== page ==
March 18, 2020
Bill Lucia has a good story in Route Fifty on how the coronavirus outbreak could affect state budgets, with a heavy focus on Washington and some insights into Washington’s revenue forecasting and spending process.
David Schumacher, director of Washington’s Office of Financial Management, said that when he looks at the public health crisis in his state strictly from a budgeting perspective, he is more concerned about lost revenues than the additional costs.
“We may end up spending a few hundred million dollars addressing the public health problem,” he said. “But we could lose a few billion.”
“That’s the bigger budget crisis,” Schumacher said, “the revenues dropping through the floor.” For now, though, he added: “We just have no idea what this is going to mean to the economy. Is this going to last two weeks, two months, six months?” . . .
For the Office of Financial Management, Schumacher said that during the next week or so, the priority would be getting the newly appropriated coronavirus money into the hands of agencies that are at the center of the state’s response effort.
After that, he said, the office’s staff would begin to examine different budget scenarios that the coronavirus outbreak could lead to, and would develop ideas for navigating them.
Lucia also talked to Stephen Lerch, executive director of the Economic and Revenue Forecast Council. Lerch echoes what Kriss said yesterday about when the effect of COVID-19 will show up in collections:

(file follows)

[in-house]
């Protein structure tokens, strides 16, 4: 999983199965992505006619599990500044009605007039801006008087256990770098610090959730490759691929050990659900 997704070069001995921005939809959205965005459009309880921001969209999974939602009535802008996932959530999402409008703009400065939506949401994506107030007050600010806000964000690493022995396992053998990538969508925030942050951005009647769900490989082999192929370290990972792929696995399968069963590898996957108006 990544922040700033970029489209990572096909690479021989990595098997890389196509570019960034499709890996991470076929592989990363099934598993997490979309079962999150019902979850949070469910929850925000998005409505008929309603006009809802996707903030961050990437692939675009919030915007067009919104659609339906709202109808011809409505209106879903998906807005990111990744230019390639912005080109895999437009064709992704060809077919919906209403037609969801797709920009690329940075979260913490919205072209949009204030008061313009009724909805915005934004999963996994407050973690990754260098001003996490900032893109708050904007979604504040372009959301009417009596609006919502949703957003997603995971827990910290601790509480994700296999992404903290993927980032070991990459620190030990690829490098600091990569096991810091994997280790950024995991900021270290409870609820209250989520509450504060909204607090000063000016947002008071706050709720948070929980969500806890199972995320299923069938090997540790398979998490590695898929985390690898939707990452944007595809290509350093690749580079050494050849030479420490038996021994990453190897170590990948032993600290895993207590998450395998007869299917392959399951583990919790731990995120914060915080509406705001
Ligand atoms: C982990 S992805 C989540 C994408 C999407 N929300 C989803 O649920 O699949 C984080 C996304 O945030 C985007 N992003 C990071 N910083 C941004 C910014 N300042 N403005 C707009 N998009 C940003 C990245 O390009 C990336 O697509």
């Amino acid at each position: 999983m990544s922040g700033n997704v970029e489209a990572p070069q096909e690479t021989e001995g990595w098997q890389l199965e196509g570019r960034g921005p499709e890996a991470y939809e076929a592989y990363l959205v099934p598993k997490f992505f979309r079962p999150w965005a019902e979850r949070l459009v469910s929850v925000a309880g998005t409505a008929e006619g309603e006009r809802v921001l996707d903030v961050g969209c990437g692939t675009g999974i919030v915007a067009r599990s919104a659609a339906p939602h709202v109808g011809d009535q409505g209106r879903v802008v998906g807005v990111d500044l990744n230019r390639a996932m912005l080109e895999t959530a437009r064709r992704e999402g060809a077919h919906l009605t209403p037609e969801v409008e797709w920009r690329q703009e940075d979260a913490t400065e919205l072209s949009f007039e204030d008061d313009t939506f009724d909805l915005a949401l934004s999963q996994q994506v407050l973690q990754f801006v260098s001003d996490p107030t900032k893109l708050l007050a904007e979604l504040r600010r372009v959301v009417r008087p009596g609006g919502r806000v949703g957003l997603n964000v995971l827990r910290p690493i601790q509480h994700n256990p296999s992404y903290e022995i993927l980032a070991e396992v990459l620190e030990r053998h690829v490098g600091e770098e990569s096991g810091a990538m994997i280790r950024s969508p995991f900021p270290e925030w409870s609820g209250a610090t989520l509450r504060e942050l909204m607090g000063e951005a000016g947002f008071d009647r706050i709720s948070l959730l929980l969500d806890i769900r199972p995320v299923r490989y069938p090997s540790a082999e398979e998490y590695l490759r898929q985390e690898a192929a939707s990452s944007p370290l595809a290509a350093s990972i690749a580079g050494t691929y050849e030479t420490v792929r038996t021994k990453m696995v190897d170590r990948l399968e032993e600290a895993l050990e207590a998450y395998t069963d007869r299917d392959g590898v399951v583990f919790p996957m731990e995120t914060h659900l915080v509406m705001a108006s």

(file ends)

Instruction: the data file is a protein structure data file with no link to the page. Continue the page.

Categories: Budget , Categories , Economy.
Lerch explained that he and his colleagues don’t have much data yet to assess how bad the hit will be to that revenue stream. Medium and large retailers pay their taxes on a monthly basis, typically on the 25th of the month after a sale occurs.
Staff for the Economic and Revenue Forecast Council see the data on those collections about 10 days later, meaning that it won’t be until May that they have figures for the time period that’s been affected by widespread business closures and other fallout from the coronavirus.
Weekly data on initial unemployment insurance claims could offer a somewhat timely sense of what’s happening in the near term with layoffs within Washington’s economy, Lerch said.
But the fast-changing and unpredictable circumstances surrounding the coronavirus promise to pose challenges for revenue forecasters. “The data streams that we rely on for modeling are not really adequate for something like this,” he said.